2003: When the Cubs Decked the Cards

By Chris Rewers on Monday, September 13, 2010

The rivalry between the Cubs and Cardinals is generally considered as one of the three best in the major leagues, placed on a pedestal alongside the Yankees-Red Sox and Dodgers-Giants antagonisms. But when it comes to late-season drama, Cubs-Cardinals ranks far behind the other two classic rivalries.

The Cubs and Cardinals have never met in a tiebreaker playoff nor have they opposed each other in the postseason. Rarely, even, has there been late-season drama. Most Septembers, the two teams are like two ships passing in the night.

Since the Cardinals franchise joined the National League in 1892, the teams have only finished 1-2 in the standings four times. The Cardinals edged the Cubs by two games to capture the NL pennant in 1930, the Cubs finished four games in front of St. Louis in 1935, the North Siders were three in front of the Redbirds in 1945, and the Cards claimed the NL Central crown by finishing 7.5 games in front of the Cubs last year.

They may not have finished 1-2 in the NL Central in 2003, but that season the teams treated their fans to one of the most intense September series in the rivalry's history.

The Cubs hosted the Cardinals at Wrigley Field for a five-game series Sept. 1-4. The Cards entered the season's final month leading the NL Central by one game over the second-place Houston Astros and 2.5 games over the third-place Cubs.

The Cubs were 69-66 and finished August by losing four out of their last five games. The previous week, the Cubs dropped two of three in St. Louis in a series that became the setting for Buzz Bissinger's Three Nights in August (2005, Houghton Mifflin Harcourt). The Cardinals won the rubber game game of the series when Kerry Robinson led off the bottom of the ninth against Cubs reliever Mike Remlinger and homered to snap a 2-2 tie. Remlinger walked off the field with his head hanging while the Cardinals bounced up and down and pounded Robinson as he crossed home plate.

It was tough to watch.

As much as I found Bissinger's book interesting, I liked four days in September a great deal more.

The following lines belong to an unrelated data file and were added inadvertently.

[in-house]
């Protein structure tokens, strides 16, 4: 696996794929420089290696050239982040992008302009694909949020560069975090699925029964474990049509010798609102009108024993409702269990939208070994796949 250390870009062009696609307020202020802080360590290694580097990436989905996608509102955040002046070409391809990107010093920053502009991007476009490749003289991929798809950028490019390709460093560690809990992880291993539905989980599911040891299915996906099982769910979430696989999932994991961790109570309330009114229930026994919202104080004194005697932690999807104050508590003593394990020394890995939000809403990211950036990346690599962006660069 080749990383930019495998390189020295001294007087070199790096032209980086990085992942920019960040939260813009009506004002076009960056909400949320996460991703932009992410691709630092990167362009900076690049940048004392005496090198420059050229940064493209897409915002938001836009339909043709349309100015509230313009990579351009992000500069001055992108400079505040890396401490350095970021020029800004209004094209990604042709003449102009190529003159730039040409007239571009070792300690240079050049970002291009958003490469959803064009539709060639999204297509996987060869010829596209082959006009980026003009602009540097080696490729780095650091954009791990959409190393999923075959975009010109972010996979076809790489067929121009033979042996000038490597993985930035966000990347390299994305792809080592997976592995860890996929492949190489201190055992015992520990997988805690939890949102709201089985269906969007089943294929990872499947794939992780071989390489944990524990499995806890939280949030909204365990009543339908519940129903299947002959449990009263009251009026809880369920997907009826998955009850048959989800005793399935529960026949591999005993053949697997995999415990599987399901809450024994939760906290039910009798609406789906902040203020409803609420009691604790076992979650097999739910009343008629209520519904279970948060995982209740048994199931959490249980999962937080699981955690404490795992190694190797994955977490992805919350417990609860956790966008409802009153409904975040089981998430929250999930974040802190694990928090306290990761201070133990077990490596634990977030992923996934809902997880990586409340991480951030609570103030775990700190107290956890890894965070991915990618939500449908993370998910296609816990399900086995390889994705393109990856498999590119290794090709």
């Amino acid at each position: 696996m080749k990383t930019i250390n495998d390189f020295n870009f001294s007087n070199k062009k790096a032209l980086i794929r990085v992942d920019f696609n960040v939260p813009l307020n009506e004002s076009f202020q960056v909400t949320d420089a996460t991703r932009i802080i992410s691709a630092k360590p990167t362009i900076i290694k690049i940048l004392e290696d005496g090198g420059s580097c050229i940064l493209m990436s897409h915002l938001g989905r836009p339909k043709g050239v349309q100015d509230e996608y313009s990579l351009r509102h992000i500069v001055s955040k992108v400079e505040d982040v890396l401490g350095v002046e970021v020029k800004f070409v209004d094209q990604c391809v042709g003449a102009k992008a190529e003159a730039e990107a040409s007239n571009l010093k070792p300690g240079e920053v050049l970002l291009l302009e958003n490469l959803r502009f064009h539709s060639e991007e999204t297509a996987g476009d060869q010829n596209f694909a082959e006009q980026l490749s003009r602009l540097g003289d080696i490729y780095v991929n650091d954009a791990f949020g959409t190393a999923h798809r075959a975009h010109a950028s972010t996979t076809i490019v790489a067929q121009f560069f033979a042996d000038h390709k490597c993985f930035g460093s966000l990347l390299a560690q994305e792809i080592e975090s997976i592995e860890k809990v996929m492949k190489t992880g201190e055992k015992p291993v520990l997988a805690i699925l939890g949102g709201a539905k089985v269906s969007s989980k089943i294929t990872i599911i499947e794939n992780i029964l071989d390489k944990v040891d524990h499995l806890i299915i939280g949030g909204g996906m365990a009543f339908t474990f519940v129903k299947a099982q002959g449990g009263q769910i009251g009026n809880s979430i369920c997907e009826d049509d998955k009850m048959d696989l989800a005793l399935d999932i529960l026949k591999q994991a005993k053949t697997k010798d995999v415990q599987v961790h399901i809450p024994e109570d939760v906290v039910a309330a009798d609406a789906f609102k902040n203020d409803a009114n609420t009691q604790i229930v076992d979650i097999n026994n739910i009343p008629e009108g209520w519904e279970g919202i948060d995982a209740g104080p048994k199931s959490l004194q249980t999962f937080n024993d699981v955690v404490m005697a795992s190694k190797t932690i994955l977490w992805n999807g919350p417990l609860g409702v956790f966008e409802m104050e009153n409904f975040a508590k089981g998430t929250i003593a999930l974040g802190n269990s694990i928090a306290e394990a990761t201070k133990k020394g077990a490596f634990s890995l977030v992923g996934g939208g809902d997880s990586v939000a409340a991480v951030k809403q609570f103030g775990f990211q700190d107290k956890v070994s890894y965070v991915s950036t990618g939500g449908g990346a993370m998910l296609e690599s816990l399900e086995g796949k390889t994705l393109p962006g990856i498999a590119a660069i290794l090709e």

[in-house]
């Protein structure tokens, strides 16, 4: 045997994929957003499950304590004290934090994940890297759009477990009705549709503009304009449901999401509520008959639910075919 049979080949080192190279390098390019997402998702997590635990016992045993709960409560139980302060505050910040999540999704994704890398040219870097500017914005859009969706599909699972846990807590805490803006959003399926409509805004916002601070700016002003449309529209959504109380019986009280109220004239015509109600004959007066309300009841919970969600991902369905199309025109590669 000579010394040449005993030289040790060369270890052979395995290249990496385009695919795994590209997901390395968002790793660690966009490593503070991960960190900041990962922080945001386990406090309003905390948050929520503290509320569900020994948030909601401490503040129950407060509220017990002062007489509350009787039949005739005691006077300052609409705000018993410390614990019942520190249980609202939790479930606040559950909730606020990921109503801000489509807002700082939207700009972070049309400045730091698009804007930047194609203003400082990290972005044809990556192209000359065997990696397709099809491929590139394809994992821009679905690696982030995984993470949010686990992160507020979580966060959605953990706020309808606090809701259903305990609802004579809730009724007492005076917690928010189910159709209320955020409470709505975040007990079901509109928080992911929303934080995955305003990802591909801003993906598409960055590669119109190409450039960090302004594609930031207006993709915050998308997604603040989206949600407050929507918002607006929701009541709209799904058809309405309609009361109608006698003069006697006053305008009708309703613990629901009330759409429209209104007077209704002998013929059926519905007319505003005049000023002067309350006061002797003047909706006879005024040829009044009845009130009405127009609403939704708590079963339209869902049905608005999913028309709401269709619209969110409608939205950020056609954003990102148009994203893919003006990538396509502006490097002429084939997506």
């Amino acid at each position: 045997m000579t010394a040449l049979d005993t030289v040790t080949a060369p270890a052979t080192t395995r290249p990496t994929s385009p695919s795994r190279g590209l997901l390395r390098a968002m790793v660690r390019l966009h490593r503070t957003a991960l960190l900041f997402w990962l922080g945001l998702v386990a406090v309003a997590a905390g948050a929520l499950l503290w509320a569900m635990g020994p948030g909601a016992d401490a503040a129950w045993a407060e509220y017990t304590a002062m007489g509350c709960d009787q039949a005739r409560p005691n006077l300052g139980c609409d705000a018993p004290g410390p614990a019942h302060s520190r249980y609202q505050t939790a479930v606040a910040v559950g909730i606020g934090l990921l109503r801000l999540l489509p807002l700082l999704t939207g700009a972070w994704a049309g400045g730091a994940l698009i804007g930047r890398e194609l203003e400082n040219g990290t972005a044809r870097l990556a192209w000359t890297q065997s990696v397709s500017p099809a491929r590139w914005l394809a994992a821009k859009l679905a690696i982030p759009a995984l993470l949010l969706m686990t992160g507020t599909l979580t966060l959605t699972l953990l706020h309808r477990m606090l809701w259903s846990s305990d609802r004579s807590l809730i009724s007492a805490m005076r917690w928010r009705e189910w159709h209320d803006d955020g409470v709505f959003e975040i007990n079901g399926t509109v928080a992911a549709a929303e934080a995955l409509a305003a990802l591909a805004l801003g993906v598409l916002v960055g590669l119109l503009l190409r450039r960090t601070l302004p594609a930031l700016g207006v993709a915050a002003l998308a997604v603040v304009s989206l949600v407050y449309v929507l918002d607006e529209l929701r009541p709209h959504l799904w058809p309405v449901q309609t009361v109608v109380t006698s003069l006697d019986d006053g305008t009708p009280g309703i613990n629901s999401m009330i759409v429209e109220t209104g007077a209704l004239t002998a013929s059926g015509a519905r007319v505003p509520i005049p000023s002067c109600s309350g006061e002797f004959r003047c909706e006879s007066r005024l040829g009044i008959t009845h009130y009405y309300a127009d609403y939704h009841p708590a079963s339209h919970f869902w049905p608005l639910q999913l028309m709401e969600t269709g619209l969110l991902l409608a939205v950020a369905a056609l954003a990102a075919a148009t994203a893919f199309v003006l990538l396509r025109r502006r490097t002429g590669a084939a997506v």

It was a make-or-break late-season series for the Cubs and it would prove to be one of the few times in my life that they rose to the occasion. By capturing four of five from their archrivals, the Cubs began to make their dramatic charge that went well into October and nearly brought them to (gulp) the World Series.

Heroes? Mark Prior, Sammy Sosa, Moises Alou, Mark Grudzielanek, and Tony Womack - to name a few.

Late-inning drama? There was plenty.

Pennant race intensity? Four ejections and a prolonged profanity-laced exchange between the managers.

The teams combined for 36 runs and stranded 96 baserunners over 51 heart-pounding innings. And capped it off with two unforgettale one-run contests.

It was good stuff.

This crazy series got started late. The Labor Day opener on Sept. 1 was delayed for 4 hours, 17 minutes by rain. The game finally got underway at 5:37 p.m. under dreary, drizzly, 64-degree conditions with only a fraction of the announced crowd of 38,410 on hand.

Prior, who was then at the height of his powers, dominated the Cardinals that evening - winning his 14th game of the season and his sixth straight start in a 7-0 Cubs victory. Prior allowed just four singles and a Scott Rolen double over eight innings while striking out eight and walking three.

The Cubs broke open a scoreless tie in the fifth inning with six runs off St. Louis starter Woody Williams. Eric Karros, Ramon Martinez, Prior, and Kenny Lofton contributed RBI singles. Womack chipped in a run-scoring double and Damian Miller knocked in a run with a sacrifice fly.

Thanks to a 10-1 victory over Los Angeles, Houston pulled into a first-place tie with St. Louis. The Cubs pulled within 1.5 games back.

A night game was scheduled on Sept. 2, but a rainout earlier in the season enabled the Cubs to add a 12:05 p.m. makeup contest. I snapped up a pair of 400-level tickets shortly after tickets for the makeup game went on sale. I went with my brother, Ron, and we were late because my chronically tardy sibling did not pick me up from my Bridgeport home until 11:30. I hate those early 12:05 starts. It seems like that no matter how early I get out the door in the morning, I am always racing to make it to Wrigley Field in time for the first pitch.

On this occasion, we did not make it. By the time we found our places in Aisle 413, Row 7, Seats 1-2, the Cubs were batting in the bottom of the first. We settled in and witnessed almost five hours of rivetting action.

With Carlos Zambrano on the mound for the Cubs, the Cardinals scored once in the second on a Chris Widger two-out RBI single and again in the fourth on a Jim Edmonds .
home run.

The Cubs tied the game in the fifth against St. Louis starter Jason Simontacchi when Alex Gonzalez and Miller delivered back-to-back two-out RBI doubles.

With the wind gusting in from the northeast, the pitchers took over. After Simontacchi exited after the fifth, Cardinals relievers Cal Eldred, Mike DeJean, Jason Isringhausen, and Steve Kline combined for seven shutout innings. Zambrano allowed four hits over seven innings and then gave way to eight shutout, one-hit innings from relievers Kyle Farnsworth, Joe Borowski, Antonio Alfonseca, Remlinger, and Mark Guthrie.

Both teams squandered golden opportunities in the ninth.

Rolen reached first off Borowski to open the ninth when right fielder Sosa muffed his flyball and moved to second on a Fernando Vina sacrifice bunt. Edgar Renteria was intentionally walked and both runners moved up one base when pinch hitter Orlando Palmeiro grounded out to Borowski. But the Cards came up empty when So Taguchi was called out on strikes.